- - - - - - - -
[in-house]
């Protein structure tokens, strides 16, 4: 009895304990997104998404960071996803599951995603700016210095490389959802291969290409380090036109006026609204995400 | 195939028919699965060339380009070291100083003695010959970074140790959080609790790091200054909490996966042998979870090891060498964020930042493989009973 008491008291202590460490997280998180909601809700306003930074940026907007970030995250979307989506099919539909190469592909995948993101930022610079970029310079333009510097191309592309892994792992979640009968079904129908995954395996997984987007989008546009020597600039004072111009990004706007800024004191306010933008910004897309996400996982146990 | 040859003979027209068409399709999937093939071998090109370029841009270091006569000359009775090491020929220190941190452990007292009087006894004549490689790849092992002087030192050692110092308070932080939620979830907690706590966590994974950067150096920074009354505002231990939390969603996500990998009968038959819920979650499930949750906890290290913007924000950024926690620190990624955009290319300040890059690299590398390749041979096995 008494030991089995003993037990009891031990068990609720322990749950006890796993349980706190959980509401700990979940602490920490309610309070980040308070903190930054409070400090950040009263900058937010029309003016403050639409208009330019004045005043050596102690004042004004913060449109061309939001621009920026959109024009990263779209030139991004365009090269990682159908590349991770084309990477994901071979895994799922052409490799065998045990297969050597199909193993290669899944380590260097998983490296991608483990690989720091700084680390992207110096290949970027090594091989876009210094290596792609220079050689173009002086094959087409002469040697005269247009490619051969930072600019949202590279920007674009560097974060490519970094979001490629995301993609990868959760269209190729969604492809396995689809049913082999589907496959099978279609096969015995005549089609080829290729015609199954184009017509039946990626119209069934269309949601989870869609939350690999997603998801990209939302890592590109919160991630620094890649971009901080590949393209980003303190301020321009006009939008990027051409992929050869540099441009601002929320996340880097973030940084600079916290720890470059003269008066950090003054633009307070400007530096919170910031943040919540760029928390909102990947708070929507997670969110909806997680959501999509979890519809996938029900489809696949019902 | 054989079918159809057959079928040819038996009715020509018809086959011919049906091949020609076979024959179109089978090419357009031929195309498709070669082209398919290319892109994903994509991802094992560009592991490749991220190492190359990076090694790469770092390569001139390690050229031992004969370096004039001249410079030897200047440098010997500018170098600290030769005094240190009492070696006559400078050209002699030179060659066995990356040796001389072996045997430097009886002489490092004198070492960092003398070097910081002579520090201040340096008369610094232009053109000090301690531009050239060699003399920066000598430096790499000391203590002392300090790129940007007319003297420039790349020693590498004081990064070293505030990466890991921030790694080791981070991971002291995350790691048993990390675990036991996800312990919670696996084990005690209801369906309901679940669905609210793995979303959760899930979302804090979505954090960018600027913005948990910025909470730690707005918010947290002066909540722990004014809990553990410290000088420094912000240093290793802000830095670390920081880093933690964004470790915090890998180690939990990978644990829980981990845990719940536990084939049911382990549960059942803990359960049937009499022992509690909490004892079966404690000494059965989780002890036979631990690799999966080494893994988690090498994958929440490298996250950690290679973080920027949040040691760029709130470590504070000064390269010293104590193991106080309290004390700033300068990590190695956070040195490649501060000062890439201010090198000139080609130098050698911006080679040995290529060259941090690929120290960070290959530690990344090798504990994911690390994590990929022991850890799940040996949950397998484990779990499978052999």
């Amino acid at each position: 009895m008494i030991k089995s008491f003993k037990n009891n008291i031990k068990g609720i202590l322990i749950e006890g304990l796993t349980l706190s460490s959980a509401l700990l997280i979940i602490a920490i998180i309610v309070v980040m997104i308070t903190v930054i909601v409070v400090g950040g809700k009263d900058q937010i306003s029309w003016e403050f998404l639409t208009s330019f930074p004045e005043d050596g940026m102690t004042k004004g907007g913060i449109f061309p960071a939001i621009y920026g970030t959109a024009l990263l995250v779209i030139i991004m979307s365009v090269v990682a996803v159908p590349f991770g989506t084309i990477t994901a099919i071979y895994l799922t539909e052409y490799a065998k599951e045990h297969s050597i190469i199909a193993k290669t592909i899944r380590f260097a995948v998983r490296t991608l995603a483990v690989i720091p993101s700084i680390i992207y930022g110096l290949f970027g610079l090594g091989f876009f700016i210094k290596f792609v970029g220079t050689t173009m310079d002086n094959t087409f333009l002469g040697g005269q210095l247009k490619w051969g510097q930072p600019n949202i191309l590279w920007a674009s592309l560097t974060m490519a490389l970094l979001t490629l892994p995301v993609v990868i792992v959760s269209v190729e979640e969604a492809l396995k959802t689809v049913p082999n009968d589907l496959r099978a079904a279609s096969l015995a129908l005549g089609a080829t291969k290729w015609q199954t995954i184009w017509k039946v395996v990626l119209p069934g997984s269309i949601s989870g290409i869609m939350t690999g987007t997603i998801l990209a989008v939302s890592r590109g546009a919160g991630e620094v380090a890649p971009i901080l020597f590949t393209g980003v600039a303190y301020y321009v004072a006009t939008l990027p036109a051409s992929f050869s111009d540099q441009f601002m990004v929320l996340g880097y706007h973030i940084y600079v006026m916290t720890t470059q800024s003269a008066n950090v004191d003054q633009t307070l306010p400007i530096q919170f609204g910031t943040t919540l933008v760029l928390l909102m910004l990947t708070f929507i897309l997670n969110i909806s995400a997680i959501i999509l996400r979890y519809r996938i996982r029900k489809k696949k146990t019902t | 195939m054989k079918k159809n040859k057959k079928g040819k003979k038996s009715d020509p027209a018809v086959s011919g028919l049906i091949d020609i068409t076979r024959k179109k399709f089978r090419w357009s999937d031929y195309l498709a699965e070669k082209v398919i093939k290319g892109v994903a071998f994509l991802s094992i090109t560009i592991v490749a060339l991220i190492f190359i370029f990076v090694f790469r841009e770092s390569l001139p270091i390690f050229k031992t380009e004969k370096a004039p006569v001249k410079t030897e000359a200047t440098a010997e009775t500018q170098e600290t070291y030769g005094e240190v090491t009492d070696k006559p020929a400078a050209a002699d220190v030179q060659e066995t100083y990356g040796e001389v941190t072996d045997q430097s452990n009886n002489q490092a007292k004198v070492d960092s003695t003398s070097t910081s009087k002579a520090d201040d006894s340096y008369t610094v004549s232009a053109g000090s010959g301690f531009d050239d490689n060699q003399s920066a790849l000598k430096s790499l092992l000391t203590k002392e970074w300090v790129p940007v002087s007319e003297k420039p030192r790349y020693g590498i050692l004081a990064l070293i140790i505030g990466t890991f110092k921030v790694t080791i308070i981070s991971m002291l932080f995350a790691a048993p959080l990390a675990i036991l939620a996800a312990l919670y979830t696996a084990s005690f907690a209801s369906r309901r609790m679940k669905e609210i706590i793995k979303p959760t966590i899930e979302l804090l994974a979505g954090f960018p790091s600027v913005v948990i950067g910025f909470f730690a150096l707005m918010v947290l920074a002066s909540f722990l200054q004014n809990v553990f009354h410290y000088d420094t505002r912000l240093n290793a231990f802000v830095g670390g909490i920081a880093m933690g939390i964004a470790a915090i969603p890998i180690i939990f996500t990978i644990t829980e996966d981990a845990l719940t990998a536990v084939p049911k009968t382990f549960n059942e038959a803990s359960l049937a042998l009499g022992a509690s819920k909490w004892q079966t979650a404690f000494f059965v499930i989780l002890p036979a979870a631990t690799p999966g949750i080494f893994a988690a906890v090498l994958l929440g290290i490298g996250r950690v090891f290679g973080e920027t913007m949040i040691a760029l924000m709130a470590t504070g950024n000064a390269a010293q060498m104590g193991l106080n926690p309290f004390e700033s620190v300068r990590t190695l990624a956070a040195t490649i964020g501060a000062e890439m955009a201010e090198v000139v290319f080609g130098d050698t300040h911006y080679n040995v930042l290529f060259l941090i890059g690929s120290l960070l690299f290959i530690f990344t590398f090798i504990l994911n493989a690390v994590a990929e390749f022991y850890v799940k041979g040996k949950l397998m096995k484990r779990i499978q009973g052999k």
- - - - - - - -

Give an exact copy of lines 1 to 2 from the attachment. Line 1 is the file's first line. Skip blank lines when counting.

[in-house]
């Protein structure tokens, strides 16, 4: 009895304990997104998404960071996803599951995603700016210095490389959802291969290409380090036109006026609204995400 | 195939028919699965060339380009070291100083003695010959970074140790959080609790790091200054909490996966042998979870090891060498964020930042493989009973 008491008291202590460490997280998180909601809700306003930074940026907007970030995250979307989506099919539909190469592909995948993101930022610079970029310079333009510097191309592309892994792992979640009968079904129908995954395996997984987007989008546009020597600039004072111009990004706007800024004191306010933008910004897309996400996982146990 | 040859003979027209068409399709999937093939071998090109370029841009270091006569000359009775090491020929220190941190452990007292009087006894004549490689790849092992002087030192050692110092308070932080939620979830907690706590966590994974950067150096920074009354505002231990939390969603996500990998009968038959819920979650499930949750906890290290913007924000950024926690620190990624955009290319300040890059690299590398390749041979096995 008494030991089995003993037990009891031990068990609720322990749950006890796993349980706190959980509401700990979940602490920490309610309070980040308070903190930054409070400090950040009263900058937010029309003016403050639409208009330019004045005043050596102690004042004004913060449109061309939001621009920026959109024009990263779209030139991004365009090269990682159908590349991770084309990477994901071979895994799922052409490799065998045990297969050597199909193993290669899944380590260097998983490296991608483990690989720091700084680390992207110096290949970027090594091989876009210094290596792609220079050689173009002086094959087409002469040697005269247009490619051969930072600019949202590279920007674009560097974060490519970094979001490629995301993609990868959760269209190729969604492809396995689809049913082999589907496959099978279609096969015995005549089609080829290729015609199954184009017509039946990626119209069934269309949601989870869609939350690999997603998801990209939302890592590109919160991630620094890649971009901080590949393209980003303190301020321009006009939008990027051409992929050869540099441009601002929320996340880097973030940084600079916290720890470059003269008066950090003054633009307070400007530096919170910031943040919540760029928390909102990947708070929507997670969110909806997680959501999509979890519809996938029900489809696949019902 | 054989079918159809057959079928040819038996009715020509018809086959011919049906091949020609076979024959179109089978090419357009031929195309498709070669082209398919290319892109994903994509991802094992560009592991490749991220190492190359990076090694790469770092390569001139390690050229031992004969370096004039001249410079030897200047440098010997500018170098600290030769005094240190009492070696006559400078050209002699030179060659066995990356040796001389072996045997430097009886002489490092004198070492960092003398070097910081002579520090201040340096008369610094232009053109000090301690531009050239060699003399920066000598430096790499000391203590002392300090790129940007007319003297420039790349020693590498004081990064070293505030990466890991921030790694080791981070991971002291995350790691048993990390675990036991996800312990919670696996084990005690209801369906309901679940669905609210793995979303959760899930979302804090979505954090960018600027913005948990910025909470730690707005918010947290002066909540722990004014809990553990410290000088420094912000240093290793802000830095670390920081880093933690964004470790915090890998180690939990990978644990829980981990845990719940536990084939049911382990549960059942803990359960049937009499022992509690909490004892079966404690000494059965989780002890036979631990690799999966080494893994988690090498994958929440490298996250950690290679973080920027949040040691760029709130470590504070000064390269010293104590193991106080309290004390700033300068990590190695956070040195490649501060000062890439201010090198000139080609130098050698911006080679040995290529060259941090690929120290960070290959530690990344090798504990994911690390994590990929022991850890799940040996949950397998484990779990499978052999």